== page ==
People often come to therapy for answers. But answers have very little to do with growing up. Answers are often attempts to direct or control others. They’re more about relieving the anxiety of the moment than teaching one’s self how to navigate challenges.
I find that questions are more useful than answers when working on my own maturity. Questions engage the front of the brain, the part that can set goals and solve problems. Questions breed curiosity, and curiosity is an antidote to anxiety. It’s very hard to change what you’re not curious about.
But when you’re anxious, it can be hard to generate questions to guide you in relationships, work, and the larger world. So I’m giving you 50 examples of questions that I’ve asked myself and/or my clients about their functioning. These questions are not meant to be a quiz. Instead, I suggest you use them to spur your own thinking and develop your own questions for measuring maturity.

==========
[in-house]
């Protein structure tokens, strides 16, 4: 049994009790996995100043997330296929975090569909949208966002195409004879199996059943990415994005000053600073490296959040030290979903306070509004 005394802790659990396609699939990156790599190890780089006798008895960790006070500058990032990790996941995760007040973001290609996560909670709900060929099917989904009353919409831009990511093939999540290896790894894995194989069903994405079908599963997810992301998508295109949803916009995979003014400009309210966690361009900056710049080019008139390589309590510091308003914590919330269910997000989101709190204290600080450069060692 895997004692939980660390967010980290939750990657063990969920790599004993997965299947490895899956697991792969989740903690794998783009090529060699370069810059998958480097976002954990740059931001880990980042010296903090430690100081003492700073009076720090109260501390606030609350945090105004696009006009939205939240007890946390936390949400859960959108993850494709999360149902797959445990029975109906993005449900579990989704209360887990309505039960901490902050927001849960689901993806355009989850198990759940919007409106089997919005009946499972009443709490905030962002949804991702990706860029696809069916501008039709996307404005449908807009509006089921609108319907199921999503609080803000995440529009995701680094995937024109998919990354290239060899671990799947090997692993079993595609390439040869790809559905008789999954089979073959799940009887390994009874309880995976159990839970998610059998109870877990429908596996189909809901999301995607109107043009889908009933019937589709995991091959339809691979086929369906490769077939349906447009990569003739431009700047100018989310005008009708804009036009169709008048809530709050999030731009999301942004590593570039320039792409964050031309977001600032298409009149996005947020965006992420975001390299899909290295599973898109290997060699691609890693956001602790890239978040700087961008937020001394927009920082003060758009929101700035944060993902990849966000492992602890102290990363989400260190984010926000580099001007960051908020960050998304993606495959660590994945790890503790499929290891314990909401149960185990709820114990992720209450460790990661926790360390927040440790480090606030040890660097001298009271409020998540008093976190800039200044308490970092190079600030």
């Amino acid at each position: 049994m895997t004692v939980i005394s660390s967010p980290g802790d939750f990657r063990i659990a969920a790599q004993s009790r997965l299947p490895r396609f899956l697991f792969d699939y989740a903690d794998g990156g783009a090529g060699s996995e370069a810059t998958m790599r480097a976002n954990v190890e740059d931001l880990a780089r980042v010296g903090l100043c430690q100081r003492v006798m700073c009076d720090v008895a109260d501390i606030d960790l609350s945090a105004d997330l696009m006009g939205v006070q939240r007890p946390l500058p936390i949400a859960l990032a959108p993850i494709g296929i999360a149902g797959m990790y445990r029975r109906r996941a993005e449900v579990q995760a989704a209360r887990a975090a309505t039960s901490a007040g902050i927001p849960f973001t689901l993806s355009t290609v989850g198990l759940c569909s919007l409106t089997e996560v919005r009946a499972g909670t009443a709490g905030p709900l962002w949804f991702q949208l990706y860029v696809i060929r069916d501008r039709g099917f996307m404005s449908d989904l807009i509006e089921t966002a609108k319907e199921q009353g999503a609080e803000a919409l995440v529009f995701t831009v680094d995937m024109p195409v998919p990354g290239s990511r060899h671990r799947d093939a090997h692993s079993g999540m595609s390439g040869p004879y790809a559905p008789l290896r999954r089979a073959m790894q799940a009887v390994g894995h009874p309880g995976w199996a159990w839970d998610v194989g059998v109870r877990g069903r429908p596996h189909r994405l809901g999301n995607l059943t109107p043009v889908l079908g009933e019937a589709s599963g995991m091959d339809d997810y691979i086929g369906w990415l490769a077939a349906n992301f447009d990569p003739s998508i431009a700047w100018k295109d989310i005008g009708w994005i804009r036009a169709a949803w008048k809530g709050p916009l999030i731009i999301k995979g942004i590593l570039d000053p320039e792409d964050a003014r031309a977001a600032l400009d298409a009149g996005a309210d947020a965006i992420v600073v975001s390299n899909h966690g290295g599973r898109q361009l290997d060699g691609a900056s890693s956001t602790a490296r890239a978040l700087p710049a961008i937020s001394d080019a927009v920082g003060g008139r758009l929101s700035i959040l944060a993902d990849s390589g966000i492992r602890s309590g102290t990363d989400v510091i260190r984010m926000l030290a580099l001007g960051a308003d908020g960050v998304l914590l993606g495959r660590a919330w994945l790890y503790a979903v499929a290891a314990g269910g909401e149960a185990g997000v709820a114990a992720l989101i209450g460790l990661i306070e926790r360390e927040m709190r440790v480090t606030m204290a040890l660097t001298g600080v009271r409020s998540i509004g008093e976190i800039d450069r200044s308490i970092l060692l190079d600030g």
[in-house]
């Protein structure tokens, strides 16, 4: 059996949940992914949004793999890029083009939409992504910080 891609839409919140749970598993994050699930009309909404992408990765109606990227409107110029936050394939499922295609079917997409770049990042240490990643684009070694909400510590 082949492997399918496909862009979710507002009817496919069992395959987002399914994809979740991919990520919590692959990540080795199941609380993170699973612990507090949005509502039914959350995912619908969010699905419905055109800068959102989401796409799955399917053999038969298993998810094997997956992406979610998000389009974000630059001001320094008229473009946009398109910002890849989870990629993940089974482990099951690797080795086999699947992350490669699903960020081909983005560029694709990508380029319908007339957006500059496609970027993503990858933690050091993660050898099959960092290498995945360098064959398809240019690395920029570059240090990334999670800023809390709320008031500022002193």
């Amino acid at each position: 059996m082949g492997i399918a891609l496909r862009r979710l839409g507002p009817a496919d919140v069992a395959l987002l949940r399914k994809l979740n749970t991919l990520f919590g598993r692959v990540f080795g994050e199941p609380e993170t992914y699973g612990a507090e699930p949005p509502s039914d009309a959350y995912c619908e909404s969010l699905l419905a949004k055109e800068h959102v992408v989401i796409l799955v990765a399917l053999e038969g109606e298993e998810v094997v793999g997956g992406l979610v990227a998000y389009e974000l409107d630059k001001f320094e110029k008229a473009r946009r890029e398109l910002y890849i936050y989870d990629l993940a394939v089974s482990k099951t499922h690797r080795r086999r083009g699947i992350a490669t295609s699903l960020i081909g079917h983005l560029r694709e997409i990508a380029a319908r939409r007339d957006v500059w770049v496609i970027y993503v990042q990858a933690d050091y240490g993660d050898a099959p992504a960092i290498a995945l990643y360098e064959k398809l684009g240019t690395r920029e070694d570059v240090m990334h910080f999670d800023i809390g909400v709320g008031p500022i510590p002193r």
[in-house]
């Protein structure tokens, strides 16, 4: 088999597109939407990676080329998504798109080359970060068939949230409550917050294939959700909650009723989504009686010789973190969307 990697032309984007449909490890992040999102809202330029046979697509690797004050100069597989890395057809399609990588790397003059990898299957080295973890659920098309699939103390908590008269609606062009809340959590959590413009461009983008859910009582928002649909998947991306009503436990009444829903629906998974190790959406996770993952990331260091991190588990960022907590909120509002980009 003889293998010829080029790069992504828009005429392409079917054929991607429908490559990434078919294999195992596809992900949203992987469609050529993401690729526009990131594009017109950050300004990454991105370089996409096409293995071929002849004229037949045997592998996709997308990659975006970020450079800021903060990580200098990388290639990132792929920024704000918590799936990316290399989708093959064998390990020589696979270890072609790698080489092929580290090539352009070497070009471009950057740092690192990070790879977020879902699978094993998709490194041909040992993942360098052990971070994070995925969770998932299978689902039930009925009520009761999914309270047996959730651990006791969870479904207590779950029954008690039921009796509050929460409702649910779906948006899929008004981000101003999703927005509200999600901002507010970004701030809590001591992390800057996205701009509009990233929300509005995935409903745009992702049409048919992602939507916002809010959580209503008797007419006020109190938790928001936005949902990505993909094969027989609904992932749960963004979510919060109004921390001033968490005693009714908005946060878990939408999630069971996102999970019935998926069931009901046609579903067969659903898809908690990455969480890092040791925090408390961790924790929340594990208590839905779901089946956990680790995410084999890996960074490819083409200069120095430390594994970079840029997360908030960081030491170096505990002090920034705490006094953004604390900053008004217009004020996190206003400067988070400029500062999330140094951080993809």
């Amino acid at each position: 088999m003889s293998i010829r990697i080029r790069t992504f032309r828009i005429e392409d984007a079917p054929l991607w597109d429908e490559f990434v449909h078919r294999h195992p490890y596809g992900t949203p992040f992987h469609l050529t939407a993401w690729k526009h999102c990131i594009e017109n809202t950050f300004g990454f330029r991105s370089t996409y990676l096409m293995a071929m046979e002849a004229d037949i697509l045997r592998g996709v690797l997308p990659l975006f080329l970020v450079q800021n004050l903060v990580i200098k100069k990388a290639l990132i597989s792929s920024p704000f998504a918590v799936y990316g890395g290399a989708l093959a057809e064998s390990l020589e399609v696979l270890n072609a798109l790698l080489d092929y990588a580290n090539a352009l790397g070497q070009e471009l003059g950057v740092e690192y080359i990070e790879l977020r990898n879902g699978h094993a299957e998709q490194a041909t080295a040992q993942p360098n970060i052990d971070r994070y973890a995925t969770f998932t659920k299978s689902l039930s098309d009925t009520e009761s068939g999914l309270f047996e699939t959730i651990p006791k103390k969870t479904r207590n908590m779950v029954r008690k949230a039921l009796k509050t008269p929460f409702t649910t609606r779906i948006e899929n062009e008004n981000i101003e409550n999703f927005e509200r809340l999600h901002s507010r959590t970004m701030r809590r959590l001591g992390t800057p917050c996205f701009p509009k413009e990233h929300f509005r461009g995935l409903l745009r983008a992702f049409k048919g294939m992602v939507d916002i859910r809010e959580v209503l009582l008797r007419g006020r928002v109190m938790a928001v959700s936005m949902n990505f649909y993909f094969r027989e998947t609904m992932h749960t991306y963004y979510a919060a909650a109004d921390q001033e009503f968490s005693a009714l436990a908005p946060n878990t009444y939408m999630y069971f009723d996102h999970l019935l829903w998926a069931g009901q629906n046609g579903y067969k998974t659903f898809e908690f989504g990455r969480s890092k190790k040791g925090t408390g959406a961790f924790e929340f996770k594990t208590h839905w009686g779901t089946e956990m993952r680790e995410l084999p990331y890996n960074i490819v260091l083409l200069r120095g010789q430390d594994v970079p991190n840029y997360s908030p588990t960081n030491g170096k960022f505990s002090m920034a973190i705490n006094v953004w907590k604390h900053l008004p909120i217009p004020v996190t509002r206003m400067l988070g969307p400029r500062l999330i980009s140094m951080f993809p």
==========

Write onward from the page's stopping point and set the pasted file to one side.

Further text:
Perhaps the simplest definition of anxiety is fear. And when we perceive a threat, our thinking, behaviors, and relationships are transformed. A good chunk of politics is focused on telling us what we should be terrified about. It’s no secret that fear-based messages get higher ratings and are more likely to be shared on social media.
There are plenty of real problems that people should fear. And some people have to fear problems that others have the privilege of not worrying about. But if we’re not careful, fear can distort and disconnect anyone from reality. This is exactly why I worry more about dying in plane crash than dying of heart disease.